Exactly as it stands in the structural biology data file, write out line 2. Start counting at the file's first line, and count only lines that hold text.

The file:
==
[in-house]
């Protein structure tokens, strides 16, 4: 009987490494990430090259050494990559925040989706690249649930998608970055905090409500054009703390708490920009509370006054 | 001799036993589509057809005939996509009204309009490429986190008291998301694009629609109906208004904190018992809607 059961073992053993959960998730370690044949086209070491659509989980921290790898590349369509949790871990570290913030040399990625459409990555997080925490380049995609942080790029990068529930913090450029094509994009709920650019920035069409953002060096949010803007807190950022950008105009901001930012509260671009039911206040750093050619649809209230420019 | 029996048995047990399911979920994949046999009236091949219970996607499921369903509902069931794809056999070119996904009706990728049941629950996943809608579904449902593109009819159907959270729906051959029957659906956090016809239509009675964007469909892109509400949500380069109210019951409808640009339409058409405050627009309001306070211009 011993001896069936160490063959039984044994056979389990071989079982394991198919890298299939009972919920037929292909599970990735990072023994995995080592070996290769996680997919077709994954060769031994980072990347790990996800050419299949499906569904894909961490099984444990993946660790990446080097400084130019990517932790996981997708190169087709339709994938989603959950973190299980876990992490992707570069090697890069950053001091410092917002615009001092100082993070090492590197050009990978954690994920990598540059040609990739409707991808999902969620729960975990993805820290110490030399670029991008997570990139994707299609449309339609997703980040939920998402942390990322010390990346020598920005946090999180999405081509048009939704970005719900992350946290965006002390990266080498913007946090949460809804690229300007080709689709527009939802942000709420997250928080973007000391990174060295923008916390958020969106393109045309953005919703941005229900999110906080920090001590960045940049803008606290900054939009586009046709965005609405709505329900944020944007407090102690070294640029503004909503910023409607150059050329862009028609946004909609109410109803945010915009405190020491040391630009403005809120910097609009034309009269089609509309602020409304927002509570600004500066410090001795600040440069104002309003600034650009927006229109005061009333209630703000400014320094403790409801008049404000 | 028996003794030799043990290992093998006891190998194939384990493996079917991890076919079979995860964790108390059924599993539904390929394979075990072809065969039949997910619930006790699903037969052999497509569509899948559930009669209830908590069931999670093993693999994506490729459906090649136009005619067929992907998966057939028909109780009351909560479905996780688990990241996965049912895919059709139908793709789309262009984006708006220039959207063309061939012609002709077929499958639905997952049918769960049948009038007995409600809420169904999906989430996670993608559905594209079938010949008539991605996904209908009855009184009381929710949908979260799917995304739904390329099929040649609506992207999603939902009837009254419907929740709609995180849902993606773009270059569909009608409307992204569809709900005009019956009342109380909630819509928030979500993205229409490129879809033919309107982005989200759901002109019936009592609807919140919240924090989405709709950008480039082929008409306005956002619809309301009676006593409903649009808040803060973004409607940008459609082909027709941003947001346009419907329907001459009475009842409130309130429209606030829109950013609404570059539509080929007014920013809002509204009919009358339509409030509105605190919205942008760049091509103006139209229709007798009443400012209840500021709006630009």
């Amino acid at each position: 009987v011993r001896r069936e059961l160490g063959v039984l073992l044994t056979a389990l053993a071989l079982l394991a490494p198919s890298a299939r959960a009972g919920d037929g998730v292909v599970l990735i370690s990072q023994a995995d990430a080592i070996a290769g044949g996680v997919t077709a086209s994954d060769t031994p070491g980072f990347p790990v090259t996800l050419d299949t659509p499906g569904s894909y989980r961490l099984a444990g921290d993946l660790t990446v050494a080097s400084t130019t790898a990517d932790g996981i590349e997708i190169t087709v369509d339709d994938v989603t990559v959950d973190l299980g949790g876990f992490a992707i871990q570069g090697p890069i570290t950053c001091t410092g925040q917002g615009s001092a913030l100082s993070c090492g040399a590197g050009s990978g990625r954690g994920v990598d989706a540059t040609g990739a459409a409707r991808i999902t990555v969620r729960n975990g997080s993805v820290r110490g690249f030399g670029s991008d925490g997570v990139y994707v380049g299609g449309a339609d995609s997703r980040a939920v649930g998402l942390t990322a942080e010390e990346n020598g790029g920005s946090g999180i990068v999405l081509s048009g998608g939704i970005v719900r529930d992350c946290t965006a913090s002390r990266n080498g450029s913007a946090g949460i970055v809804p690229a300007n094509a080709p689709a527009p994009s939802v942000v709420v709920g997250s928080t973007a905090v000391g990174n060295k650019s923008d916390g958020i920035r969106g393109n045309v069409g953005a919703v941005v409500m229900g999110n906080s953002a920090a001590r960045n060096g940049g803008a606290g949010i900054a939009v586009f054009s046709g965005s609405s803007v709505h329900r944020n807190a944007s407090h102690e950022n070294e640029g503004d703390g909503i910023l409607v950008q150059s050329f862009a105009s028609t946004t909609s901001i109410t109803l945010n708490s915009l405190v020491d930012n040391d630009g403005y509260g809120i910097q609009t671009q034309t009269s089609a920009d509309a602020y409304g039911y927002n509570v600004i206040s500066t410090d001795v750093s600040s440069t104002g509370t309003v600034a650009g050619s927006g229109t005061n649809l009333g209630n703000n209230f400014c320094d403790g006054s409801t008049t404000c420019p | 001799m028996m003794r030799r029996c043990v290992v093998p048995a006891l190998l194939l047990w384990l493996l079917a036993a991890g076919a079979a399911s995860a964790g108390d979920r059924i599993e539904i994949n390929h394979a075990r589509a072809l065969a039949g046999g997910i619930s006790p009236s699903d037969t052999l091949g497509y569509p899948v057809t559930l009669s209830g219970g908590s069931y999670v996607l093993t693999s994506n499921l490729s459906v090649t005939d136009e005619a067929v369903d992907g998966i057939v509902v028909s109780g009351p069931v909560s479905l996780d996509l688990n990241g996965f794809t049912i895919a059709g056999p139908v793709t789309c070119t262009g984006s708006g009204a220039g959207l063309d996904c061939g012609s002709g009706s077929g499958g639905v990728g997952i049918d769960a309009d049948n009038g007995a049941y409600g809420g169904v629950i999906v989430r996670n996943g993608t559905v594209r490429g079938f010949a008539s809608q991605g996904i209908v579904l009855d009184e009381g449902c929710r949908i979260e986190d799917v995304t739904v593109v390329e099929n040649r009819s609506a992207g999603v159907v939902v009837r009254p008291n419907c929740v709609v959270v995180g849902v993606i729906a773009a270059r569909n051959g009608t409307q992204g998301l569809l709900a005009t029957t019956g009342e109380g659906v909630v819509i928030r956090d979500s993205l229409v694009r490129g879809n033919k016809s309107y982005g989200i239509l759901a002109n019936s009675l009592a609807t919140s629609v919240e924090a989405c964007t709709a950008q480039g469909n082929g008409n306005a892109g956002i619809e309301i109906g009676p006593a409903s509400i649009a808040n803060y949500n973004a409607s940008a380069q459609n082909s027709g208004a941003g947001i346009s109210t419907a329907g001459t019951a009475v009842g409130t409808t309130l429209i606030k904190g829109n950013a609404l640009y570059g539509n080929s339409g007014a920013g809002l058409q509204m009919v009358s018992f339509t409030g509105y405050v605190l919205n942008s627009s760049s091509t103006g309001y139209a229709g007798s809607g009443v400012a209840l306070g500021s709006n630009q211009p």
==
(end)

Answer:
């Protein structure tokens, strides 16, 4: 009987490494990430090259050494990559925040989706690249649930998608970055905090409500054009703390708490920009509370006054 | 001799036993589509057809005939996509009204309009490429986190008291998301694009629609109906208004904190018992809607 059961073992053993959960998730370690044949086209070491659509989980921290790898590349369509949790871990570290913030040399990625459409990555997080925490380049995609942080790029990068529930913090450029094509994009709920650019920035069409953002060096949010803007807190950022950008105009901001930012509260671009039911206040750093050619649809209230420019 | 029996048995047990399911979920994949046999009236091949219970996607499921369903509902069931794809056999070119996904009706990728049941629950996943809608579904449902593109009819159907959270729906051959029957659906956090016809239509009675964007469909892109509400949500380069109210019951409808640009339409058409405050627009309001306070211009 011993001896069936160490063959039984044994056979389990071989079982394991198919890298299939009972919920037929292909599970990735990072023994995995080592070996290769996680997919077709994954060769031994980072990347790990996800050419299949499906569904894909961490099984444990993946660790990446080097400084130019990517932790996981997708190169087709339709994938989603959950973190299980876990992490992707570069090697890069950053001091410092917002615009001092100082993070090492590197050009990978954690994920990598540059040609990739409707991808999902969620729960975990993805820290110490030399670029991008997570990139994707299609449309339609997703980040939920998402942390990322010390990346020598920005946090999180999405081509048009939704970005719900992350946290965006002390990266080498913007946090949460809804690229300007080709689709527009939802942000709420997250928080973007000391990174060295923008916390958020969106393109045309953005919703941005229900999110906080920090001590960045940049803008606290900054939009586009046709965005609405709505329900944020944007407090102690070294640029503004909503910023409607150059050329862009028609946004909609109410109803945010915009405190020491040391630009403005809120910097609009034309009269089609509309602020409304927002509570600004500066410090001795600040440069104002309003600034650009927006229109005061009333209630703000400014320094403790409801008049404000 | 028996003794030799043990290992093998006891190998194939384990493996079917991890076919079979995860964790108390059924599993539904390929394979075990072809065969039949997910619930006790699903037969052999497509569509899948559930009669209830908590069931999670093993693999994506490729459906090649136009005619067929992907998966057939028909109780009351909560479905996780688990990241996965049912895919059709139908793709789309262009984006708006220039959207063309061939012609002709077929499958639905997952049918769960049948009038007995409600809420169904999906989430996670993608559905594209079938010949008539991605996904209908009855009184009381929710949908979260799917995304739904390329099929040649609506992207999603939902009837009254419907929740709609995180849902993606773009270059569909009608409307992204569809709900005009019956009342109380909630819509928030979500993205229409490129879809033919309107982005989200759901002109019936009592609807919140919240924090989405709709950008480039082929008409306005956002619809309301009676006593409903649009808040803060973004409607940008459609082909027709941003947001346009419907329907001459009475009842409130309130429209606030829109950013609404570059539509080929007014920013809002509204009919009358339509409030509105605190919205942008760049091509103006139209229709007798009443400012209840500021709006630009």